At a press conference ahead of Morocco’s opener against Germany, a reporter asked Ghizlane Chebbak a question that left the panel visibly confused and uncomfortable.

“In Morocco, it’s illegal to have a gay relationship. Do you have any gay players in your squad and what’s life like for them in Morocco?” the reporter said.

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The press conference moderator interjected, saying: “Sorry, this is a very political question, so we’ll just stick to questions relating to football.”

“No, it’s not political,” the journalist replied.

“It’s about people, it’s got nothing to do with politics. Please let her answer the question.”

A BBC spokesperson later acknowledged the question was inappropriate. 

“We recognise that the question was inappropriate,” they said.

“We had no intention to cause any harm or distress.”

Shireen Ahmed, a reporter for CBC Sports, wrote that the reporter was “completely out of line.”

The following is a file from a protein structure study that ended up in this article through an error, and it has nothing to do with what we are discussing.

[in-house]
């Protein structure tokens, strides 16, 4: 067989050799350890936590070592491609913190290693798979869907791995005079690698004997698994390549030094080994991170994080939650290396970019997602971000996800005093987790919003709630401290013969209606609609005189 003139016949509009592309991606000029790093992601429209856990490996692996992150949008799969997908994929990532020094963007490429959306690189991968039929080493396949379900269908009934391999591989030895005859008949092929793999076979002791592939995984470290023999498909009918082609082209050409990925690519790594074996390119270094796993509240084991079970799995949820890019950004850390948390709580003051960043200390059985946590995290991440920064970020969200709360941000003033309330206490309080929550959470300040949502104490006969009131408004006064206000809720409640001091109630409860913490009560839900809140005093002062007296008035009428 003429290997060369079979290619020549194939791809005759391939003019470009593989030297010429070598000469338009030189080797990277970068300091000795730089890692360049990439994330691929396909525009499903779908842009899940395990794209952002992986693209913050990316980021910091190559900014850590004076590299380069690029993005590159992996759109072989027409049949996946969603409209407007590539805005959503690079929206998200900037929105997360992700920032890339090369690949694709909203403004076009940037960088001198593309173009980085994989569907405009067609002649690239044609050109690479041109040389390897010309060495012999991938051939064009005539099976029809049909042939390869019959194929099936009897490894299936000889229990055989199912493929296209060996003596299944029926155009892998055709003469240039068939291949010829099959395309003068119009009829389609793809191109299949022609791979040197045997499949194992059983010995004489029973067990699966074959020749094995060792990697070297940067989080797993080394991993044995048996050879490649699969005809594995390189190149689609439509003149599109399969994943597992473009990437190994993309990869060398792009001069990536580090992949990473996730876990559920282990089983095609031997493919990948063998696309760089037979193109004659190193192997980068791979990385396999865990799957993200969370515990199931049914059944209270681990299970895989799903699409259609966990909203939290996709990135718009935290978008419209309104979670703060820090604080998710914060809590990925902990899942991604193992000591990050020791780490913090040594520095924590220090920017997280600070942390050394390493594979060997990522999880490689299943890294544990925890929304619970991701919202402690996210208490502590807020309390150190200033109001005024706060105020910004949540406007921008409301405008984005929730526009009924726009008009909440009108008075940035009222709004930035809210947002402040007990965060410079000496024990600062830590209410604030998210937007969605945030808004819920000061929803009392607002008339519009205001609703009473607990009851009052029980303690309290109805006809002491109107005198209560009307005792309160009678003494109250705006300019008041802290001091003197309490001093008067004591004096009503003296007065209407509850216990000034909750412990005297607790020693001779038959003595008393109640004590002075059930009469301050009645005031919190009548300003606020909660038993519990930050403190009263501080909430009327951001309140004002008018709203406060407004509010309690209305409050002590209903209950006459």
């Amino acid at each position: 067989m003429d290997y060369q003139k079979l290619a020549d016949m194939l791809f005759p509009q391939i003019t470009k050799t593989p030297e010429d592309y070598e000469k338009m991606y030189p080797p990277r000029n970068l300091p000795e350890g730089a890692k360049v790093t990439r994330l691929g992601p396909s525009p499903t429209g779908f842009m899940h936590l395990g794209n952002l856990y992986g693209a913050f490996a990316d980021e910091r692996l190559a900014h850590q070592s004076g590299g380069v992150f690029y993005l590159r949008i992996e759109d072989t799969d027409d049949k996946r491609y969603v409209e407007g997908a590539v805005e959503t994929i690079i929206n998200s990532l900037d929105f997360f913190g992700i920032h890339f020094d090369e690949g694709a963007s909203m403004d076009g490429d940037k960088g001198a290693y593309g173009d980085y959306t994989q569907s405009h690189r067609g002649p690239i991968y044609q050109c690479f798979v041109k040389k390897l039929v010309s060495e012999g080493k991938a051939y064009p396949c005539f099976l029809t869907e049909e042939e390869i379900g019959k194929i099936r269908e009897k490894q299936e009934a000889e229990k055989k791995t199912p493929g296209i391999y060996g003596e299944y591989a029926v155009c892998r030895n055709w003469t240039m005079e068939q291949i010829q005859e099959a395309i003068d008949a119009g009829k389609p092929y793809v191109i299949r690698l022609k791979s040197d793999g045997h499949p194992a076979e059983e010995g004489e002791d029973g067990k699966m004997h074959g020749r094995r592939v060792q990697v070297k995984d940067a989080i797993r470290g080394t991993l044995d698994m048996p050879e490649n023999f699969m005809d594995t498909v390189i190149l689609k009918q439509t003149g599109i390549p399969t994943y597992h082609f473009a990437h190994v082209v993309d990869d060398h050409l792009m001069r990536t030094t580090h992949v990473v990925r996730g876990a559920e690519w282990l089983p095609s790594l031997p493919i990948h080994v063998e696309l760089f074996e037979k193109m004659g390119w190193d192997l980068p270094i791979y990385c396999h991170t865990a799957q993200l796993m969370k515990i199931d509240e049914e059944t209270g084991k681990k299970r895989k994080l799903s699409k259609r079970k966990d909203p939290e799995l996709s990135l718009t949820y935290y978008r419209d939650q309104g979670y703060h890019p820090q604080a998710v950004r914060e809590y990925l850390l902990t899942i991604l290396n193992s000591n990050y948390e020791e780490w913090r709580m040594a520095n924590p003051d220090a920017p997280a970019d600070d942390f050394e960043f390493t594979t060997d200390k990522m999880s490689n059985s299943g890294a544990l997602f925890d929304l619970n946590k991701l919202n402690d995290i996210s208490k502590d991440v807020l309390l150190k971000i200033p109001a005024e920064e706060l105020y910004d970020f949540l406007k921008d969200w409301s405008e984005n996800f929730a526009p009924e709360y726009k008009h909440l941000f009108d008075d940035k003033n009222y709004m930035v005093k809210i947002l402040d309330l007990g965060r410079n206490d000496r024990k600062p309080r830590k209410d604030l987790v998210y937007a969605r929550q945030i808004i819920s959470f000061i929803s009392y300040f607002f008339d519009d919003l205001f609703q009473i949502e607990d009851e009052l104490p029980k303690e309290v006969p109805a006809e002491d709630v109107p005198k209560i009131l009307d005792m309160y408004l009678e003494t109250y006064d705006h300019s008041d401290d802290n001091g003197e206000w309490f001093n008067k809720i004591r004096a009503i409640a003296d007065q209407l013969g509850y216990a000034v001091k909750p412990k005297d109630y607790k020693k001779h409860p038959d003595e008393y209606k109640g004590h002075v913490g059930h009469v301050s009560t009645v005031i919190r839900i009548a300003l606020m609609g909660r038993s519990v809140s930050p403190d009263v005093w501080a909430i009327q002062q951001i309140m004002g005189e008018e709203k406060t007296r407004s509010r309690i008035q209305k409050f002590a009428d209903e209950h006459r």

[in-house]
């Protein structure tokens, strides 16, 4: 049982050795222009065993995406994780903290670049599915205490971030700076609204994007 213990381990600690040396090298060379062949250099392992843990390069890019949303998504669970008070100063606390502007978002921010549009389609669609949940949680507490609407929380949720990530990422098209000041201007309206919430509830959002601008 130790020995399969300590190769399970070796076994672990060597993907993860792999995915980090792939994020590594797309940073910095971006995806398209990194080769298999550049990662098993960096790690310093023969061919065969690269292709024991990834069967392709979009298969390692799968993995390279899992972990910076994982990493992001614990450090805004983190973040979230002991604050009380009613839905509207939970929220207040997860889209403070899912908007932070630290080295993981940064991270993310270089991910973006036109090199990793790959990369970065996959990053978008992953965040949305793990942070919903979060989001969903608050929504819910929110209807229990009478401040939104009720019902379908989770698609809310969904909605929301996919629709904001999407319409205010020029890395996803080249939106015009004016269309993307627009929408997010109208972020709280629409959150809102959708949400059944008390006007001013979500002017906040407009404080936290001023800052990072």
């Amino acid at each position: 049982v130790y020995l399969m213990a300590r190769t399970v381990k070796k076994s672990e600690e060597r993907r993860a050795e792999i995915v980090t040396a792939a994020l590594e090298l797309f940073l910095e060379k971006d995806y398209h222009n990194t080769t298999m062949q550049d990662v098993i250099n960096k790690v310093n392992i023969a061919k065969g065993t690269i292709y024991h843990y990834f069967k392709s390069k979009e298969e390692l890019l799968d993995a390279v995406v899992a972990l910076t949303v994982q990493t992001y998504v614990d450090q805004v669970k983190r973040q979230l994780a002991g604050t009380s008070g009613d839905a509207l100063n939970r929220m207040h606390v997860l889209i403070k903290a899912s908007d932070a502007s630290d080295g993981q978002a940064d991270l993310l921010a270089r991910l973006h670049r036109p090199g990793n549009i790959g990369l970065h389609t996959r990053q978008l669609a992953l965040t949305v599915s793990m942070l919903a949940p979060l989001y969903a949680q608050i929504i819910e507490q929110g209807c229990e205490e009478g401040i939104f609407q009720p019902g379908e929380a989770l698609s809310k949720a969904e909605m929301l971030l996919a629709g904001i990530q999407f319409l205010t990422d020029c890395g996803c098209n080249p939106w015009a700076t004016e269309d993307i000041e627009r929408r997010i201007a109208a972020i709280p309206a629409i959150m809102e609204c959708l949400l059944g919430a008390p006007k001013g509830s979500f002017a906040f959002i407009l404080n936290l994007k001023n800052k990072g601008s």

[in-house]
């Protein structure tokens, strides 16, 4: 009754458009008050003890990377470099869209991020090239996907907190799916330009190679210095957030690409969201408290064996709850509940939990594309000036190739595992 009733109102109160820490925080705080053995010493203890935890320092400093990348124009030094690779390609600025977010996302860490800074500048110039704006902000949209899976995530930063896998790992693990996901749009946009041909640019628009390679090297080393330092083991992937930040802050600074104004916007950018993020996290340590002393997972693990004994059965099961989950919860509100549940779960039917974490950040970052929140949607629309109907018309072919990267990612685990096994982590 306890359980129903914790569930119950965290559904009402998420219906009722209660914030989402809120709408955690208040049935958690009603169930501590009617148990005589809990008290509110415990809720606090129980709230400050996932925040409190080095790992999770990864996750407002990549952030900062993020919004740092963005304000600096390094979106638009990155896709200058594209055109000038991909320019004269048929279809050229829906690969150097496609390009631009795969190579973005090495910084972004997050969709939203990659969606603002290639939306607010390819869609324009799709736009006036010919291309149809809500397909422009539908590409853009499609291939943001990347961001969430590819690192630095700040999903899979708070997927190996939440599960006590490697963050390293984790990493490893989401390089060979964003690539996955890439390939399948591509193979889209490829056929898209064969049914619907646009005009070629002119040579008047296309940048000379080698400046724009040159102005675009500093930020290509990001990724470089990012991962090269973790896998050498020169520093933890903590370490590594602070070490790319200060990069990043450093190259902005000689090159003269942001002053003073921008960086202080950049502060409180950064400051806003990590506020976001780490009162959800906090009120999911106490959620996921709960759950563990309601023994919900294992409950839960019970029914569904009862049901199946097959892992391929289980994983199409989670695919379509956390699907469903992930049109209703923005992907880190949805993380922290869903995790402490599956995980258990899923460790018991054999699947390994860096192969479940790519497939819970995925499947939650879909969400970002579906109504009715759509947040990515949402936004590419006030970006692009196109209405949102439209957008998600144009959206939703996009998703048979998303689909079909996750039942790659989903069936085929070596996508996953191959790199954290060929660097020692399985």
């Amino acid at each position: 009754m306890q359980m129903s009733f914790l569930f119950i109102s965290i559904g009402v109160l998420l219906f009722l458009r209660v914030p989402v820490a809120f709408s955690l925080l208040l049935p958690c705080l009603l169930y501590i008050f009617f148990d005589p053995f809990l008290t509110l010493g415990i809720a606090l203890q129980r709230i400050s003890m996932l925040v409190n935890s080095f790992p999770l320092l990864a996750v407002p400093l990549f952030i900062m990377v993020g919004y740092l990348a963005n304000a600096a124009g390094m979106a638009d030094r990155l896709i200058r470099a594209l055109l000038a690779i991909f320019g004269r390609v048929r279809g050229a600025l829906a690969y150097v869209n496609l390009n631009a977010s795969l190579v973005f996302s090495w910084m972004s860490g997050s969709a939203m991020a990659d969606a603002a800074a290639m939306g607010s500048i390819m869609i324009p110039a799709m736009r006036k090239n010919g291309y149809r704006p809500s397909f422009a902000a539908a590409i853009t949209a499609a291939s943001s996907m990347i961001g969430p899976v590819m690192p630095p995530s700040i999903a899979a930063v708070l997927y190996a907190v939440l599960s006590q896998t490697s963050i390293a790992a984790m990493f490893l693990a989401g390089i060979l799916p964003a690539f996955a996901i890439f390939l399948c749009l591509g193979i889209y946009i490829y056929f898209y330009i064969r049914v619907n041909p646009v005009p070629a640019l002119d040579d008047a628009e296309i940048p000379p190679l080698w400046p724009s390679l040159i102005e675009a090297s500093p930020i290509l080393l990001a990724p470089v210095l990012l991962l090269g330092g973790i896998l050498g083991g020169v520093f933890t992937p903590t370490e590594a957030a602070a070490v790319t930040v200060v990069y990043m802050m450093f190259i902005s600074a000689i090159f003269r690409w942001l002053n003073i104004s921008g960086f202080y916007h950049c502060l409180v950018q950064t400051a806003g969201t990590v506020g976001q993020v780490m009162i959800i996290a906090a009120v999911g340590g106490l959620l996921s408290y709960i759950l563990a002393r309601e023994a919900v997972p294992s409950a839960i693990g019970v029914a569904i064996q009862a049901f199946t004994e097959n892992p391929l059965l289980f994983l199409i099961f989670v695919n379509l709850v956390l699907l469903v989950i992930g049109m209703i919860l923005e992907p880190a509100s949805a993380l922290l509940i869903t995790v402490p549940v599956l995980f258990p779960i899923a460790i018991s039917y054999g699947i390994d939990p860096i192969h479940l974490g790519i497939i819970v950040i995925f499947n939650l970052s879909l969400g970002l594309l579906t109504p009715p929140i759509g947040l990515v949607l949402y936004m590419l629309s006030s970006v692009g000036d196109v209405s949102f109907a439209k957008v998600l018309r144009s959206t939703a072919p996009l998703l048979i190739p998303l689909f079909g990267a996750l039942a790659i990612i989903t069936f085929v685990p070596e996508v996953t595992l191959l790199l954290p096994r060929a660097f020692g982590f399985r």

“Harm reduction matters and posing the question to the captain or coach was unnecessary,” she said.

“Asking a player about her teammates and whether they are gay and how it affects them when you know it is not permissible is bizarre and out of line. The captain cannot out players nor comment on policy [because] it could be dangerous for them, too.

“If reporting harms someone, it is not only unethical but dangerous.”

3. Ticket sales hit 1.5 million as record looms

A New Zealand family of five purchased the tickets that took the sales total to 1.5 million for the Women’s World Cup on Monday.

Soccer’s world governing body says the tournament, being co-hosted by Australia and New Zealand, is on track to be the best-attended in the competition’s history.

FIFA said the 1,500,000th ticket went to Auckland woman Maria Strong, who bought tickets for her husband and three children to attend Italy’s Group G win over Argentina at Eden Park as part of a family celebration for her son’s 12th birthday.